It is a perfect day in Walt Disney World. My five-year-old has waited FOREVER for this day, and his little heart bursts with joy as we walk through the gates of the Magic Kingdom and get our first glimpse of that iconic Cinderella's Castle. He sees one of the many characters that are led through the park for pictures and autographs. OMG! It is Winnie the Pooh! His fave! We run over to get his picture with Pooh.
Out of nowhere, three millennials wearing Mickey Mouse ear headbands push my child out of the way to get to Pooh first. You read that right. Three grown adults felt that it was okay to cut in front of a child to take a picture with a man/woman dressed as a character from a kid's show.
Later that day, we spotted a craft table set up for kids to sit and color pictures of their favorite Disney characters. After waiting fifteen minutes for a turn at the table, my child was getting antsy, and I decided we should just move on without getting to sit and color. He was upset that he didn't get his turn after waiting so long, but I explained to him that sometimes that's the way the cookie crumbles. Oh, did I mention that the craft table occupants were all over the age of 20? Tons of kids were turned away from the crayon table because a bunch of adults wanted to color a picture of Donald Duck.
When I was doing research for our trip, I came across a Disney World themed blog written by a child-free millennial couple. In their review of a special dinner package where you can pay to eat dinner with Disney characters, they had the nerve to give the dinner a bad review. Why? There were too many kids running around, being loud. Dear sir and madam, you went to the Mickey Mouse dinner. What did you expect?
These scenes repeated over and over again on our trip to Disney this fall, and that's why I'm here to officially declare:
Child-free millennials, you're ruining Disney World!
Before I continue, I feel that several prefaces are in order.
Preface #1: I get it. With everything going on in the world today, this is a total champagne problem. Boohoo, I can afford to take my family to a super expensive vacation spot. Trust me when I say, I am fully aware of how blessed I am to even know that millennials are ruining Disney World. The ability to know that millennials are ruining Disney World reveals that I live in a socio-economic bubble of prosperity that many people will never experience. I'm Catholic, so guilt comes very naturally to me. Be assured that as I write that millennials are ruining Disney World and know it in my heart to be a truth, I still feel kind of guilty for complaining about it.
Preface #2: Disney World is EXPENSIVE, like hashtag-sell-a-kidney expensive. Anyone willing to pay one hundred dollars for a ticket to the Magic Kingdom should get to ride "It's A Small World" as many times as they want regardless of their age. If a thirty-year-old man wants to wear a Johnny-Depp-style pirate hat and ride Cinderella's Carousel, who am I to deny him? Life is hard, and we all need a little escape from reality sometimes.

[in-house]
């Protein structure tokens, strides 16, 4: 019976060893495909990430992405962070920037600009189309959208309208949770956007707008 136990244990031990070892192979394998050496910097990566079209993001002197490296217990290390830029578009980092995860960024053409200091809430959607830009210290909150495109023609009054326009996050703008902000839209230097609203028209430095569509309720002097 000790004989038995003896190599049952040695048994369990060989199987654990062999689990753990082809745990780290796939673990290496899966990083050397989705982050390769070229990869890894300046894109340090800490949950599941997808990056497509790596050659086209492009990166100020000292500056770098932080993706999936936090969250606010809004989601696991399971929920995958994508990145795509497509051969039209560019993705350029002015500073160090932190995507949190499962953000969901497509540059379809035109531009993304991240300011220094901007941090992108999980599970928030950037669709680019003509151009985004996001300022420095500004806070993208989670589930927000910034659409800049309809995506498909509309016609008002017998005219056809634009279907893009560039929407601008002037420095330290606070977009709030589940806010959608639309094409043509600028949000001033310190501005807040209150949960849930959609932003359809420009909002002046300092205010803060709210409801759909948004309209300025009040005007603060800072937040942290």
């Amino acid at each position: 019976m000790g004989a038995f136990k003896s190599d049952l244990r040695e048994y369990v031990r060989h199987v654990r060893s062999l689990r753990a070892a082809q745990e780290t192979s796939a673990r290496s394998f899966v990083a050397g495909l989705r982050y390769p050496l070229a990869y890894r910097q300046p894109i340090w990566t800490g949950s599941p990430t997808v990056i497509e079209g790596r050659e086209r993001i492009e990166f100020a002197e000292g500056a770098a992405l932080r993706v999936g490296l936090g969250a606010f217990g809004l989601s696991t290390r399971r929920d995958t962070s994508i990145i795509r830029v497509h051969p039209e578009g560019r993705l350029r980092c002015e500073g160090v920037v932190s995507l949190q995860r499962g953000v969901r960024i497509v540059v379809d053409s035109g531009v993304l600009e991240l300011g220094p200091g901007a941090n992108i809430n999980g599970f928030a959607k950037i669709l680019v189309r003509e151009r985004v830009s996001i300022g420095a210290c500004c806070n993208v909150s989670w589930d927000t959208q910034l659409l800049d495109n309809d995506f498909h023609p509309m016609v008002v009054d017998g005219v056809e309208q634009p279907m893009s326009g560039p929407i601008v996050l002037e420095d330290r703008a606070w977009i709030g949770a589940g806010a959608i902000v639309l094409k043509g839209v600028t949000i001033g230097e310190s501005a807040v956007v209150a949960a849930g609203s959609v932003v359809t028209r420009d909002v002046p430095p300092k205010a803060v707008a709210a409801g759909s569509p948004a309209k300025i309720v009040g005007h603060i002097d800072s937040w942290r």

Preface#3: I love Disney World, and even if I didn't have kids, I would probably still want to go every once and a while. Procreating isn't a requirement for visiting Mickey Mouse. Also, this post is in no way commentary on one's right to choose to not have kids. I support your choice to live lives free from mac and cheese every night and stepping on Legos with bare feet.
Whatever your views on child-free versus parenthood, or how old is too old to wear a custom-ordered-from-Etsy adult sized Elsa costume (I'm looking at you, 45-year-old woman at Epcot who made her husband wear a Kristoff costume complete with fur-lined hat on a 95 degree hot day.), can we all agree that Disney World is a place inherently for children? Its 27,000 acres are filled with flying elephants, an actual princess castle, and tea cups big enough to sit inside, all headed by a talking mouse. (Fun fact: Mickey has over 290 different outfits including a light-up tuxedo!)
The fact that it is so child-centered is one of the reasons I fell in love with this place. The people who work here (Disney calls their employees "cast members.") go above and beyond to make your child's experience a great one. I can't even count the ways cast members have made my kids feel special. They are very democratic with their special treatment, too, making sure to spread that Disney magic to every child there. As much as I love Disney magic for myself, I know that it is time for me to step back and let the kids (not just my kids, but all kids) have their turn.
So when I see hoards of adults running to get in line first for kiddie rides, beating out the actual children the rides are meant for, I can't help but sigh. How did we get here, millennials? I know, I know. We are too hard on this generation, and they tend to get blamed for everything. But still. . .